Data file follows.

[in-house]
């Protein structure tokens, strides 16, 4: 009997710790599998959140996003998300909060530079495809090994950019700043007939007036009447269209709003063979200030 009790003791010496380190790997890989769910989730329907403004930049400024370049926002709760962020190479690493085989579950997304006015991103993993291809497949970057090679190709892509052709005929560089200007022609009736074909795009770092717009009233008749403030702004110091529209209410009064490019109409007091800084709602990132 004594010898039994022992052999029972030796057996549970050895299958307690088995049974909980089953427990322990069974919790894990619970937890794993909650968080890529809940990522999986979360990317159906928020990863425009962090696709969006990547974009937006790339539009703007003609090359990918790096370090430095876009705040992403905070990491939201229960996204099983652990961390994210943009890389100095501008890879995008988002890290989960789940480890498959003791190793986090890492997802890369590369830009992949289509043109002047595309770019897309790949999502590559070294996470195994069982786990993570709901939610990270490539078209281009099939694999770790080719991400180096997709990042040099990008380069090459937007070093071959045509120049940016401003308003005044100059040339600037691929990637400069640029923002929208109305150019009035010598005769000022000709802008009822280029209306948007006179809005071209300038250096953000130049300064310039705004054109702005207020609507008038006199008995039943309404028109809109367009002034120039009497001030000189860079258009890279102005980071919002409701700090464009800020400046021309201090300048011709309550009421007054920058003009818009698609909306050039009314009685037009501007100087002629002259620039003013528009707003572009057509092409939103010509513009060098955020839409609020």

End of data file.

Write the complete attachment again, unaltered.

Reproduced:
[in-house]
């Protein structure tokens, strides 16, 4: 009997710790599998959140996003998300909060530079495809090994950019700043007939007036009447269209709003063979200030 009790003791010496380190790997890989769910989730329907403004930049400024370049926002709760962020190479690493085989579950997304006015991103993993291809497949970057090679190709892509052709005929560089200007022609009736074909795009770092717009009233008749403030702004110091529209209410009064490019109409007091800084709602990132 004594010898039994022992052999029972030796057996549970050895299958307690088995049974909980089953427990322990069974919790894990619970937890794993909650968080890529809940990522999986979360990317159906928020990863425009962090696709969006990547974009937006790339539009703007003609090359990918790096370090430095876009705040992403905070990491939201229960996204099983652990961390994210943009890389100095501008890879995008988002890290989960789940480890498959003791190793986090890492997802890369590369830009992949289509043109002047595309770019897309790949999502590559070294996470195994069982786990993570709901939610990270490539078209281009099939694999770790080719991400180096997709990042040099990008380069090459937007070093071959045509120049940016401003308003005044100059040339600037691929990637400069640029923002929208109305150019009035010598005769000022000709802008009822280029209306948007006179809005071209300038250096953000130049300064310039705004054109702005207020609507008038006199008995039943309404028109809109367009002034120039009497001030000189860079258009890279102005980071919002409701700090464009800020400046021309201090300048011709309550009421007054920058003009818009698609909306050039009314009685037009501007100087002629002259620039003013528009707003572009057509092409939103010509513009060098955020839409609020």